279th Infantry Regiment
45th Infantry Division
On September 4, 1930, I was born in my paternal grandmother’s house in the northwest corner of Chimney Mountain, ten miles south of Muskogee, Oklahoma.
I joined the local National Guard, in Wagoner, Oklahoma, on the 20th of September 1947. The company I was assigned to, Company L, 279th Infantry Regiment, 45th Infantry Division, was mostly made up of veterans of the Second World War. In August 1948, I went to my first summer camp in Fort Sill, Oklahoma.
After graduating from Porter High School, in May 1949, I enrolled at Oklahoma A&M. During the summer of 1950, I was home from college and working on the family farm when the Korean War broke out.
The 45th was notified in early August that it would be called into active service effective on the 1st of September. I chose to enter active service instead of returning to college. In early September our commanding officer, Lt. Cochran, closed the armory and marched us to the train station. The entire town followed us as we marched down Main Street. After saying good-bye to our families, we boarded the train headed for our new home—Camp (now Fort) Polk, Louisiana.
After arriving at Camp Polk we set up a rigorous training program of the cadre force (us) who would train the draftee’s when they arrived in November.
In late January, I was selected to attend an Infantry Leadership School in Fort Knox, Kentucky. I was the ranking NCO (Sergeant First Class), so I commanded the troop train to Fort Knox. The training consisted of four weeks of very rigorous training followed by four weeks of basic training of recruits. During the training I came down with pneumonia and had to wait for the next class to graduate. While at Fort Knox, my division, the 45th Infantry Division, was ordered to Japan to provide the defense of the northern island of Hokkaido. After graduation I received orders to join the division in Japan.
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Camp Stoneman, California, was the wildest place I ever saw. Everyone there knew where he was headed and acted accordingly. At this time the company consisted of about seven-hundred men. On the morning of May 25, 1951, we boarded the MSTS Private Sadao S. Munemori. In early June after an uneventful voyage, we docked at Yokohama, Japan. We spent a few days at Camp Drake before moving, by train, to the northern island of Hokkaido. Here, we went through rigorous field training until sometime in October, and then we returned to Camp Shimamatsu, which was a tent camp.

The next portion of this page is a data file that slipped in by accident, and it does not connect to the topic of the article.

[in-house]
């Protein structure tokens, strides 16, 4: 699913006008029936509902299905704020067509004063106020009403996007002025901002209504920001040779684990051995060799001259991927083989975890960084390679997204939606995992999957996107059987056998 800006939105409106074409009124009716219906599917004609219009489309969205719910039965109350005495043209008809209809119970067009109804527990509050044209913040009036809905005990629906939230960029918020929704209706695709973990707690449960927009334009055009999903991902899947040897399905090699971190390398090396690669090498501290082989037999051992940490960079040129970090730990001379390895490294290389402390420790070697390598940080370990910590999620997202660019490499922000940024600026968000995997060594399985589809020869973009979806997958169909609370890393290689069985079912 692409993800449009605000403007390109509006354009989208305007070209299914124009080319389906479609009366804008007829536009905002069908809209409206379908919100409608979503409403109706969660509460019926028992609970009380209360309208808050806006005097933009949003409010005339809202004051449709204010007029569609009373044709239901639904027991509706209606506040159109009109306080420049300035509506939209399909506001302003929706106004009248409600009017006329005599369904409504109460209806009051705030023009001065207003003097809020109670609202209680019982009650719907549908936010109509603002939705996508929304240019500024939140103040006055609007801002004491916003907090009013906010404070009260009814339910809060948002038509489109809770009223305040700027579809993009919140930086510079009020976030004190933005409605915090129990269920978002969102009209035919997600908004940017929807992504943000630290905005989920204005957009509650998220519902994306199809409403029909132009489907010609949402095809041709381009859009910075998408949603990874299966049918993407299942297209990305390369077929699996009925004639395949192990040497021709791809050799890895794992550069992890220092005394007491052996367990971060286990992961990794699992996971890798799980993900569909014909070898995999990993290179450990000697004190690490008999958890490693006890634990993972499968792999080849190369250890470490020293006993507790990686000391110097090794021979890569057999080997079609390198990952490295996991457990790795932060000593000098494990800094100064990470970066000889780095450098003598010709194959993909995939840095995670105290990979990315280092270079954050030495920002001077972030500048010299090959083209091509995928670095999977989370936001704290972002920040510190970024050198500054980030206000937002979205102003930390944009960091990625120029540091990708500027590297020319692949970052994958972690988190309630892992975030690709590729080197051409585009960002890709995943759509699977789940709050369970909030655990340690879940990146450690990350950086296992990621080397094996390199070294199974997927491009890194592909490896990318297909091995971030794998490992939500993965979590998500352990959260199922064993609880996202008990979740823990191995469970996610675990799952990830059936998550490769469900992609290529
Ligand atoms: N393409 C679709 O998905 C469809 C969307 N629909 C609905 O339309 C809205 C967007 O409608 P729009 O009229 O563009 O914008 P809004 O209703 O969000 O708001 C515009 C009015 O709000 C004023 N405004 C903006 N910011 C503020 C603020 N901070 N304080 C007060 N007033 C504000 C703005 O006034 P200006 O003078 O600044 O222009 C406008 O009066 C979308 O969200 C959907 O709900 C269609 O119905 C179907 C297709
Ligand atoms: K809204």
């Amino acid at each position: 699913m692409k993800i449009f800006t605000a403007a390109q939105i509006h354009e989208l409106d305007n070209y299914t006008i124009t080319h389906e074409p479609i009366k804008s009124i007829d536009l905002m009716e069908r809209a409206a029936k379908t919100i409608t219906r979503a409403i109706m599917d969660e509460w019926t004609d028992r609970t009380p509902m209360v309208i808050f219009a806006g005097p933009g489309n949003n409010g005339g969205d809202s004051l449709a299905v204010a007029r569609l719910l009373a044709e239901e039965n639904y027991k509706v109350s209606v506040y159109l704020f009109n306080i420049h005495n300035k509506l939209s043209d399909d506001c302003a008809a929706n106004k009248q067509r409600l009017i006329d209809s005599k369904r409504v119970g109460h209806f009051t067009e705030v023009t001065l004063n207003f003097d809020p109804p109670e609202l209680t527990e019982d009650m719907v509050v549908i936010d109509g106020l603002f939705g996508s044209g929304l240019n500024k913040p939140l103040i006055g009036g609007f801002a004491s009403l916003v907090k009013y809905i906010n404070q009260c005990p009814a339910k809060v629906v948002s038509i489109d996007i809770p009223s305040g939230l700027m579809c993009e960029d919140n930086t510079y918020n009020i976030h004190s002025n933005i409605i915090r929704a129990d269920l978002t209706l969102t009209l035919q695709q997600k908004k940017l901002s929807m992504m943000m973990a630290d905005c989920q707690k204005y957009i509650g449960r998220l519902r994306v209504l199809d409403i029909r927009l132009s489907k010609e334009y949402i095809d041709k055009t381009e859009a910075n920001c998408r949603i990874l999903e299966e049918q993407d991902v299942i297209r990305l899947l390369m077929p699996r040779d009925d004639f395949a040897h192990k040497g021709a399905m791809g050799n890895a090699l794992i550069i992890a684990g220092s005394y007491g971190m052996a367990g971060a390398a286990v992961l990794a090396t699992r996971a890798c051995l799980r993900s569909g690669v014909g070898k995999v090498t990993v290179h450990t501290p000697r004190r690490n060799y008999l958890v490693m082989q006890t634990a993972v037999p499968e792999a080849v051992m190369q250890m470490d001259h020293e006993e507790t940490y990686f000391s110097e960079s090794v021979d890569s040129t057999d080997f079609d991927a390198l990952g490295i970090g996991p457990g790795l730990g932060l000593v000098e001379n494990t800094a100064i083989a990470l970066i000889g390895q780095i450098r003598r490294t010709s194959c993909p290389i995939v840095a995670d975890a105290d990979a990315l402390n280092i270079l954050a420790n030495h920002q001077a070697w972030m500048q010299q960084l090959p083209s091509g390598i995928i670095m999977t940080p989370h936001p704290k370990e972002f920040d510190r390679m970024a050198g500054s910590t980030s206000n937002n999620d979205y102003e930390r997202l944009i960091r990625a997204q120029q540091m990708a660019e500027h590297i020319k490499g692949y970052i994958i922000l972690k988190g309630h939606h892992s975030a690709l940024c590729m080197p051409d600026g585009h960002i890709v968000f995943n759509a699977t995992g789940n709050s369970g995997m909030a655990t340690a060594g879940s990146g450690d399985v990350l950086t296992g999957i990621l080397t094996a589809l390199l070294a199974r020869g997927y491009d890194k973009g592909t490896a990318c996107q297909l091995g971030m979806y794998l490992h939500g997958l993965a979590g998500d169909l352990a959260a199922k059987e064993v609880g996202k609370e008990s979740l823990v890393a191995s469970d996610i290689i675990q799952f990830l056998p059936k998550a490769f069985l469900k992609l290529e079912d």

On the 19th of September, I was informed that I was about to become a civilian. I told them I wanted to re-enlist, so the next morning I rode forty miles in a pouring rain—in a topless jeep—to re-enlist. In November we moved to a new permanent base, Camp Chitose II, but only for a short time. We received orders in early December to go to Korea.
I left the port of Muroran, Japan, on the 10th of December with an advance party for the 279th. At 0400 hours, I was standing in the snow as I waited to board the USS Henrico. We were escorted by a few destroyers, and arrived at Inchon on the 17th of December.
It was late afternoon when we arrived, and we boarded a train bound for the front. At Yong Dong-Po, we crossed the Han River and passed through Seoul. It looked like mostly rubble and tar-paper shacks. The further north we went, the valleys became narrower, and the temperature dropped rapidly. We continued on through Uijongbu, until we reached the “end of the line” at Yonchon. Arriving around 2000 hours, we disembarked and proceeded to the area where the 8th Cavalry Regiment was located.
They were bivouacked on a small hill, and it was very cold and windy. We were escorted to an unheated square tent that had been quickly erected. Its corner stakes had been driven in the frozen ground. We laced up the corners, trying to stop the wind from coming in. Then we got out our sleeping bags, along with all our clothes and the blankets we could find; we were still cold. Little did I know, it would be spring before I would get warm again.
Before the regiment arrived, we toured the front and became acquainted with the area. Since I was a Sergeant First Class, I was issued an M-2 carbine instead of the M-1 rifle when I left Camp Stoneman. When I arrived in Japan I had to give up my M-2, because it was not my TO&E (Table of Organization and Equipment) weapon. While in the 8th Cavalry’s area I found a stack of rifles, in the snow, so I laid down my M-1 and picked up an M-2. I carried it until I left Korea.
The regiment arrived, after dark, on the 29th of December 1951. Since the 8th Cavalry wasn’t leaving until the following morning, our platoon had to squeeze into a squad tent. Needless to say, it was warm and cozy that night. We stayed here for about two weeks training and getting ready for combat.